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Broken Promises
September 16, 2003
By Douglas Snider

George W. Bush did not keep any of his campaign promises - at least not the ones he made publicly to the American people. He did however live up to the promise of his less than stellar résumé. As could have been expected w hen the reins of the world's last surviving super power were handed to a man who had barely distinguished himself as president of his college fraternity, colossal failure was all but inevitable. Record deficits, staggering unemployment, environmental retreat and a brutal invasion spiraling to daily mayhem have eclipsed what little hope we carried into a new millennium.

So we made a huge mistake. A minority of America actually voted for him, and far too few of us took him seriously enough to prevent an election so close that it could be snatched away by unprincipled manipulation and judicial fiat.

That doesn't mean we have to remain a dysfunctional nation. People who hold views that are legitimately conservative have no more need to defend this administration than the rest of the nation has to accept it.

The traditional pride of most Americans has nothing to do with rolling over a starved and depleted nation. It has nothing do with honoring bogus heroes who shame the real heroes they send into harm's way. It has nothing to do with cheap plastic flags flapping to shreds on our SUV's. It has nothing to do with surrendering the wages we earn for our families to a powerful elite who will only gain wealth and power from our sacrifice.

Our past pride has been in how we have advanced humanity and unselfishly shared our bounty and enlightenment with the less fortunate of the world. Our shining light to the world is now flickering on the brink of extinction. Except for the brief time that we stood united in stunned solidarity, we have become a nation divided and a nation weakened by our division. If ever there were a time when we need to stand united as a nation it is when our democracy is so perilously close to becoming something else, when our noble experiment has became much less than noble.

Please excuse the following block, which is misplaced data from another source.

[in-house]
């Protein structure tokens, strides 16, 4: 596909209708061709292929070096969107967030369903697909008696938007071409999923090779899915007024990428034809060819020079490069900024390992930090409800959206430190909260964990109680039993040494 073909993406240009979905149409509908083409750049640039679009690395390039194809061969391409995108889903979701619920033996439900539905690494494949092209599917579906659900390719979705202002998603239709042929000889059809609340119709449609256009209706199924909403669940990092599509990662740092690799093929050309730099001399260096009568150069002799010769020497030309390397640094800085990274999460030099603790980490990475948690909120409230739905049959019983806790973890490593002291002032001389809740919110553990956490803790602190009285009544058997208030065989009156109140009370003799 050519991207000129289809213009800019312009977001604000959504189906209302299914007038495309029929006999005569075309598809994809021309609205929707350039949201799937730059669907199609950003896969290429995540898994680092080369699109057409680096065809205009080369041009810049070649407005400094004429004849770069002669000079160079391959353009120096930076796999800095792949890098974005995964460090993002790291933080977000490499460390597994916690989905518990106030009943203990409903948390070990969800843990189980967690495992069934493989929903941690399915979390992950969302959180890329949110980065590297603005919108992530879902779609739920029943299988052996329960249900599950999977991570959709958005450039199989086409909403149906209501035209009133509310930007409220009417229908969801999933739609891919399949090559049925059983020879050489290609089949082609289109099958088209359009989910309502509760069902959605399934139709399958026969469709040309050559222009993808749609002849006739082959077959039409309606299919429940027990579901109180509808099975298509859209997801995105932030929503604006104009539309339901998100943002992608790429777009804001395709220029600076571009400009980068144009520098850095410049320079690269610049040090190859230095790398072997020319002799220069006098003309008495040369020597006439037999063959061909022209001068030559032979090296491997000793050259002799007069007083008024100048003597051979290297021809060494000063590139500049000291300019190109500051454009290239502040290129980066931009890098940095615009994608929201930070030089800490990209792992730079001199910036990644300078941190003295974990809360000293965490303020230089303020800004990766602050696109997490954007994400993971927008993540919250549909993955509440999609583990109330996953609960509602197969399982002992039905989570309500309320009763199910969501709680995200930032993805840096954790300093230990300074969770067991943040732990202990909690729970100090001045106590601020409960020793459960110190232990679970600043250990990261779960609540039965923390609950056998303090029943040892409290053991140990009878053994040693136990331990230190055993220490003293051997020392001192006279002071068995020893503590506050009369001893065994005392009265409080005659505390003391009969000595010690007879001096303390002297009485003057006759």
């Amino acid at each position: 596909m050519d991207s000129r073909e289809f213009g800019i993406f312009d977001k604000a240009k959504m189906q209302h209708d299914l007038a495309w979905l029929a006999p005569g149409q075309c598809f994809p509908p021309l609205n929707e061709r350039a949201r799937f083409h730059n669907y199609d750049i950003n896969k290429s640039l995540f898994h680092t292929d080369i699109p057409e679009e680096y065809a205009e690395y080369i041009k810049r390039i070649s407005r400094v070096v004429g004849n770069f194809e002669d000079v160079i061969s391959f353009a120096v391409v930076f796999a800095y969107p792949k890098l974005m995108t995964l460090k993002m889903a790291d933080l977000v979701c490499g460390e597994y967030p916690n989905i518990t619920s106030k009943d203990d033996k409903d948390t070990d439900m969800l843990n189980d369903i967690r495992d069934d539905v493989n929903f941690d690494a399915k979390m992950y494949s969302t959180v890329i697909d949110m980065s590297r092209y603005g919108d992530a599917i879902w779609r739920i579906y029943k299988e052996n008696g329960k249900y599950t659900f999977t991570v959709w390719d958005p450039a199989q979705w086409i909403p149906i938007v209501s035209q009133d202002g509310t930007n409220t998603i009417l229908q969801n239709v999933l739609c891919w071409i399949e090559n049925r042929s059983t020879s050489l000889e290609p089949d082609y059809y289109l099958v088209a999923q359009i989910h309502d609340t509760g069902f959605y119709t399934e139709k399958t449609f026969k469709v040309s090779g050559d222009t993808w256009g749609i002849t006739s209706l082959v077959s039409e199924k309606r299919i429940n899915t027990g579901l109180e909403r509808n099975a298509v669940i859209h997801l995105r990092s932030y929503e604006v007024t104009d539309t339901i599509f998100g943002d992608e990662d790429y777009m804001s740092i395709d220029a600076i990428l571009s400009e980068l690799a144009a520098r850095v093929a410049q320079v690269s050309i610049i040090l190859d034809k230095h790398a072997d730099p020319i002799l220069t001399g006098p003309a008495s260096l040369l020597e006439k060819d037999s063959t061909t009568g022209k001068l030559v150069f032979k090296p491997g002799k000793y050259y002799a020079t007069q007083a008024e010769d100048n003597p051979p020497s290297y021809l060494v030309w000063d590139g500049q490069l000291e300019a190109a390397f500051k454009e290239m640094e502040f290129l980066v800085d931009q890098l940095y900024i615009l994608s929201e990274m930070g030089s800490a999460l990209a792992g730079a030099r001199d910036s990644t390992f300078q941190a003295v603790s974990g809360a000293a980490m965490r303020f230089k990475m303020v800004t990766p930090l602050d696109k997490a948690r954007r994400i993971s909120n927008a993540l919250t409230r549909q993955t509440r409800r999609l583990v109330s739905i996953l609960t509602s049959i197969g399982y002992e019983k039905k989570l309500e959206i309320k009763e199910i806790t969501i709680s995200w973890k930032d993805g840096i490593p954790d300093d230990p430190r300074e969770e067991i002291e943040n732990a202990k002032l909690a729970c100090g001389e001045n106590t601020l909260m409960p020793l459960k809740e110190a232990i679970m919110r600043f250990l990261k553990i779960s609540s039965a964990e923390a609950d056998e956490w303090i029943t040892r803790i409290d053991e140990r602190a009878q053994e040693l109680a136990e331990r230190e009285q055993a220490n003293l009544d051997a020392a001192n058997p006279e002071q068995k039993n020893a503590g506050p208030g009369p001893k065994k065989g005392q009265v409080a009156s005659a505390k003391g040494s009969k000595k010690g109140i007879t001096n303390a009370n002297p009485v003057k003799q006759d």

Staying the course, the rallying cry of Bush I and now II, is not an option when the perilous course we have taken is so contrary to our tradition, our collective beliefs and the vision of our forefathers. This errant cowboy president glorifies the very worst of what we have become.

We have forsaken rugged individualism for arrogant unilateralism. Patience stemming from unchallenged power has given way to rash and fearful military adventurism. The nation that anguished over the fate of a single whale has been led to ignore the calculated slaughter of thousands of innocent civilians. Our intolerance of injustice is giving way to intolerance of the most hateful variety.

In only the past few weeks there has been at least a hint that a whisper of change is stirring. Voices are being heard that the Bush administration does not want us to hear. Serious questions are being given serious consideration. There is finally some hope that the American people can meet again on common and familiar ground and become truly united in restoring the America we almost lost.

In the coming election year when we weigh our solitary votes against those who bask in Bush's well-secured glory at $2,000 a pop, we have to make a difference as individuals. If we choose our leaders responsibly we can return to a time when we did not have to consider the political passions of others before we spoke openly and honestly among them.

This is one time the majority cannot afford to remain silent. If we lack the courage to take a stand now to rebuild our battered democracy we will, in our lifetimes, witness America going the way of history's other fleeting global powers and the world will be poorer for its passing.

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